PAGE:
Nursing students' receive unexpected real life medical lesson - WREX.com – Rockford’s News Leader

Rockford College nursing students' receive unexpected real life medical lesson

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John McWeeny John McWeeny
Kara Kenyon Kara Kenyon
Amanda Carr Amanda Carr
Rachel Piche Rachel Piche

By Samantha Ptashkin

ROCKFORD (WREX)- A trio of Rockford College nursing students head to the library to study up on their life-saving skills and suddenly find themselves playing a role in a real medical emergency. The lessons they learned in the classroom helped save a life.

 Last week at Colman Library, three nursing students saw a man having a seizure. They called 911, but until help arrived the man's fate rested in their hands.

"I was just taking a break from an essay I was typing up," said John McWeeny. "I just remember closing my eyes and taking a little nap."

But McWeeny's "nap" turned into a full blown seizure that left him unconscious for a couple of minutes. Luckily a group of nearby nursing students saw it happen. "At first it was like 'oh my gosh' what's going on?!" said Kara Kenyon, a junior nursing student.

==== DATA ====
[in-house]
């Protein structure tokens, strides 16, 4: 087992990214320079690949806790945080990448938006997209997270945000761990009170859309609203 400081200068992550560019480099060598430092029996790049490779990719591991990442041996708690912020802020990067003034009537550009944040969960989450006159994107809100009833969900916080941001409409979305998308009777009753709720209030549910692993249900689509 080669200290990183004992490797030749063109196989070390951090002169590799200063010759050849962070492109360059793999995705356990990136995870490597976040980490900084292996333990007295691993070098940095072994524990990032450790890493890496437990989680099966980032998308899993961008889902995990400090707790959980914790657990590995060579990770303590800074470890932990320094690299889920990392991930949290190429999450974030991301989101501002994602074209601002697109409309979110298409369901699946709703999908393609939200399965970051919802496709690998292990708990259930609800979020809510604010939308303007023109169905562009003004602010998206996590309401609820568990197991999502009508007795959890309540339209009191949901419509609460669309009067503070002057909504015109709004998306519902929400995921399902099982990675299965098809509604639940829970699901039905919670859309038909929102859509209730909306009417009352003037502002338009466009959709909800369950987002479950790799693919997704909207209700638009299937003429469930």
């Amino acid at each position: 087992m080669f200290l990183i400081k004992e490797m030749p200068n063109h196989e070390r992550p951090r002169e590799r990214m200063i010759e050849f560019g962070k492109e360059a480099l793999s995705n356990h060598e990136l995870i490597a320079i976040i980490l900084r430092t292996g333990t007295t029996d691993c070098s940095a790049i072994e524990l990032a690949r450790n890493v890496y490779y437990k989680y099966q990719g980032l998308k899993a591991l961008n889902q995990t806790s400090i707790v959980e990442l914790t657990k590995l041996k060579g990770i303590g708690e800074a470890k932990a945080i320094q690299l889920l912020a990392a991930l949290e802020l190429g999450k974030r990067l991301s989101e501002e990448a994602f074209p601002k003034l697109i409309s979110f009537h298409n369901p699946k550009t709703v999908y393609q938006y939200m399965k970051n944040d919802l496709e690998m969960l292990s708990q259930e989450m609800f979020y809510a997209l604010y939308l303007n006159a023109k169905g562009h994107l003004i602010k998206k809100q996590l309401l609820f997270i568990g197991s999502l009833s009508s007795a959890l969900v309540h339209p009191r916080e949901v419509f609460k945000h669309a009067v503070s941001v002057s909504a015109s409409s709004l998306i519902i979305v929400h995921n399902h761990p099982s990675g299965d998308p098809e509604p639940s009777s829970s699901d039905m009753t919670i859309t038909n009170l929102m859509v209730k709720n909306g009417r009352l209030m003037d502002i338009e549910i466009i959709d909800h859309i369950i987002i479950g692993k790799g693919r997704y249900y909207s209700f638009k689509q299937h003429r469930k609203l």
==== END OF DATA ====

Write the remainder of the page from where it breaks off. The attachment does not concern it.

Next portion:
But the shock quickly wore off. "Once I got over there it was just auto pilot. I just did it," Kenyon said.

"We monitored him and made sure he was breathing," said Amanda Carr, a junior nursing student.

"Then we just moved the chairs and table around to make sure he wasn't falling. We positioned ourselves on both sides of him," said Rachel Piche, a junior nursing student.

It's a procedure the girls just learned this past semester. "Things can happen anywhere, not just in the hospital setting. You just basically have to be prepared and be ready to do anything anywhere," Kenyon said.

"I'm very thankful they were in proximity of me when it happened," McWeeny said. 

McWeeny's doing fine now. He can't even remember the girls helping him, but he's glad he could spice up their lesson for the day. "I hope they learned something in the process and that the devotion to their major in the field will continue," McWeeny said.

"It felt good that I could help somebody," Carr said.

This is the second time in the past six months McWeeny has had a seizure. The first one happened in the exact same spot in the library.

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